When I was offered the web and social media internship at Island Press, I jumped at the chance to gain an inside look at an academic press. I began my internship knowing very little about marketing or social media branding. I vividly remember my first day at Island Press because it was the first time I had heard “conspicuous consumption” used as a technical term instead of the midnight pizza delivery orders to my house. This was my first delve into the world of environmental issues and modern terms and technologies. I had a lot to learn.
In my first week, I created social media snippets for our newest IP authors and even got to communicate with the authors about contributing to the website. As I researched the authors and their causes, I began to sense the top priority issues of our authors and their respective fields. Eventually, I gained a more complete picture of how these issues overlapped—how our government has chosen to respond to these environmental problems—and how much there still is to do.
Over the course of the three months I spent at Island Press, I gained training on every task that I had to complete. I finished my internship with a working knowledge of HootSuite, Excel, and Photoshop—the very programs I had been hoping to learn since many marketing job applications ask about familiarity with these programs.
One of the most fascinating parts of the internship was an Island Press presentation in which each department—production and development, IT, editorial, etc.—were able to discuss their respective jobs in the publishing process. I gained a much better sense of the relationships between the department and how they support and rely on one another. The presentation also allowed me to better define my own role as part of the marketing team as well as piqued my interest in other aspects of publishing that I might want to explore in the future.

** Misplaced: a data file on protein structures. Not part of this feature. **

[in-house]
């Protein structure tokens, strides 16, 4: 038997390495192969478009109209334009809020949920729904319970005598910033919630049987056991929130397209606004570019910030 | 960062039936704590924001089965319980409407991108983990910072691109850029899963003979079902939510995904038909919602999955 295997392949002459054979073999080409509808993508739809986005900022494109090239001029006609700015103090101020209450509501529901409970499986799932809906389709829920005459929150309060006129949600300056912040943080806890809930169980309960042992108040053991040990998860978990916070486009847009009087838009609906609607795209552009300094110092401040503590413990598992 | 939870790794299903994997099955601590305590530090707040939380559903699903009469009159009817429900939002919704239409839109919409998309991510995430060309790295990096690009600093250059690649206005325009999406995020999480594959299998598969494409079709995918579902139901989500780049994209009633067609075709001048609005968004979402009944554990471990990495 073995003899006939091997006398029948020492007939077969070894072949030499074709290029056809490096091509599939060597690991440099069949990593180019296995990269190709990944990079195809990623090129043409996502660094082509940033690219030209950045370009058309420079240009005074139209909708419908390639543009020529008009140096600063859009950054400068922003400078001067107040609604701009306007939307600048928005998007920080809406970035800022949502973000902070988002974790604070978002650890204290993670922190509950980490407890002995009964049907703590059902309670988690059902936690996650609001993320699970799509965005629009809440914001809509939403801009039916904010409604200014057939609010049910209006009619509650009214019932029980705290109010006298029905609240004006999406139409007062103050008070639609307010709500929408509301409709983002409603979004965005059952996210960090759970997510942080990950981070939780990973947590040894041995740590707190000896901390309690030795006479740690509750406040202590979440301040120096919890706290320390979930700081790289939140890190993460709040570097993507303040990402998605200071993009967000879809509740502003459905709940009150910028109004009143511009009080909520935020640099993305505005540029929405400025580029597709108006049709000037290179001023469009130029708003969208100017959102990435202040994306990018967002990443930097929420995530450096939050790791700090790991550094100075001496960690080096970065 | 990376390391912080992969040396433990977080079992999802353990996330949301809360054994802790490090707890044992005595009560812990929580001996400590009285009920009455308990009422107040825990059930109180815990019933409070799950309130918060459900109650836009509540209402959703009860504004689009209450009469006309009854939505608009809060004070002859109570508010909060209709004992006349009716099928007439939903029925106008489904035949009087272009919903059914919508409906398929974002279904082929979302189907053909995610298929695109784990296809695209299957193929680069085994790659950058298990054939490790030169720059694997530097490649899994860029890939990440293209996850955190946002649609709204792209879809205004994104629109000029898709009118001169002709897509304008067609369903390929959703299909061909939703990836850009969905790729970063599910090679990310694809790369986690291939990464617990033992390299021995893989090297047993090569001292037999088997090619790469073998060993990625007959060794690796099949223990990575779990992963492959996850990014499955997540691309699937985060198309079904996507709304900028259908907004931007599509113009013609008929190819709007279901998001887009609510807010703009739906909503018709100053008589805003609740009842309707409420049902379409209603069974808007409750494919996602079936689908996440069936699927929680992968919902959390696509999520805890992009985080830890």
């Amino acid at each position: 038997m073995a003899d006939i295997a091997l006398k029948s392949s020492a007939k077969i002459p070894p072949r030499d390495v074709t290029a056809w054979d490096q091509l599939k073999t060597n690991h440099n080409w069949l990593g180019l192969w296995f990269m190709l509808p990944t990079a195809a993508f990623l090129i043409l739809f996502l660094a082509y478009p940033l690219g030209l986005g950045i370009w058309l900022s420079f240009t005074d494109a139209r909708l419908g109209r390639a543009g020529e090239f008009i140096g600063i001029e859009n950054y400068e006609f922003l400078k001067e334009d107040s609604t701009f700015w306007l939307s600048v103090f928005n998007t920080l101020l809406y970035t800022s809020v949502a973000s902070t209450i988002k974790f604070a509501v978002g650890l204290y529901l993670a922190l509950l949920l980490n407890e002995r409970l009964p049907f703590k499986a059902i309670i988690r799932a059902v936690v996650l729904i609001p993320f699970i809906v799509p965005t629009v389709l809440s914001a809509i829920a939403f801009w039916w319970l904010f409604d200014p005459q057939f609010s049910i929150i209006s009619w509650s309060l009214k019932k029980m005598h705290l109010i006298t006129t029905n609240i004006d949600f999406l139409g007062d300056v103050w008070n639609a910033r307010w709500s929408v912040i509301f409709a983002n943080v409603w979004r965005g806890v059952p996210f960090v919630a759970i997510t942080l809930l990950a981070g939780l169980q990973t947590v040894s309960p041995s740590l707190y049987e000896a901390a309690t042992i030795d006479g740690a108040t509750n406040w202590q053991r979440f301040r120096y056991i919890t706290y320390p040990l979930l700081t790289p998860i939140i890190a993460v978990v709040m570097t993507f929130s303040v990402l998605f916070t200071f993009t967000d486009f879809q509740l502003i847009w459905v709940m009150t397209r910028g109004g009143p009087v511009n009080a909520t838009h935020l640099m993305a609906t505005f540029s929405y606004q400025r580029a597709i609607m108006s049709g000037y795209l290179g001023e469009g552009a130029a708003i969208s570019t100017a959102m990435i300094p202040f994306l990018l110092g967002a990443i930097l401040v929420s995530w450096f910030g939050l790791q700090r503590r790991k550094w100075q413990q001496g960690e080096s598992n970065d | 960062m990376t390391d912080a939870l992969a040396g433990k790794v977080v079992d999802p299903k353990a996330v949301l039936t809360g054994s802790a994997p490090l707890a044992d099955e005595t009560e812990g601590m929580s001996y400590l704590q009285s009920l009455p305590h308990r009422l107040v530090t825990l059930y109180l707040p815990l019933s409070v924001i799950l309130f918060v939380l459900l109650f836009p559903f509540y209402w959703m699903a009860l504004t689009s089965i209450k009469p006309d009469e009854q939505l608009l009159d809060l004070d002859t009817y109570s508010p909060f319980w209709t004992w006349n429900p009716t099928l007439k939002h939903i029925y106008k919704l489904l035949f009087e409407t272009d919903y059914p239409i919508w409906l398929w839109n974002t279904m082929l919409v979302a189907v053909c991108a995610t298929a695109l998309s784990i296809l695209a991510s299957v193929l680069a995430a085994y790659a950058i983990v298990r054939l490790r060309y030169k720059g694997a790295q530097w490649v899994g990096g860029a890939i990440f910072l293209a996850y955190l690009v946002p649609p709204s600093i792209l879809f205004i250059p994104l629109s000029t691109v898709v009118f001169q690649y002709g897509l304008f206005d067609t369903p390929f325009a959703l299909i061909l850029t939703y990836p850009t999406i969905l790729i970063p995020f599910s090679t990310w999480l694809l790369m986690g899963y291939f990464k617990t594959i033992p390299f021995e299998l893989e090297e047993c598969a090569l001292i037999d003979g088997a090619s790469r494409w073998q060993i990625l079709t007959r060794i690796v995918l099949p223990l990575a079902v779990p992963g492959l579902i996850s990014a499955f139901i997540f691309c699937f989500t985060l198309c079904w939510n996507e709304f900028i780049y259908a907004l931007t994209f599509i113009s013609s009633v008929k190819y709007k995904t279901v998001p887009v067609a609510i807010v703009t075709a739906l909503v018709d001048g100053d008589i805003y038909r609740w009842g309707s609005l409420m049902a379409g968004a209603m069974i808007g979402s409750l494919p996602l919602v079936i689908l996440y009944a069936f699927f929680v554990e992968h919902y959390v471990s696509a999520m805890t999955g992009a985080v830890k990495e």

My favorite part of my internship was updating the blog. I was asked to research and come up with different authors and articles each week matching the article to the author who would be most interested in it. As a marketing team, we would decide on the most pressing environmental issues of the week and the authors we would ask to write on them. Part of my job was speaking directly to authors via email and engaging the general public in our publications and events. The best moments for me were when an author would respond to my email in a matter of minutes exclaiming that the article was exactly what they had been researching and how excited they were to provide commentary on it.
I think being connected to people who are so passionate about the work that they do makes the job that much more interesting and the IP authors are not a crowd that lacks in passion. After my internship, I have a much better handle on marketing and environmental issues—but more importantly, I have had the privilege of interacting with the people behind the books and their stories are nothing short of exceptional.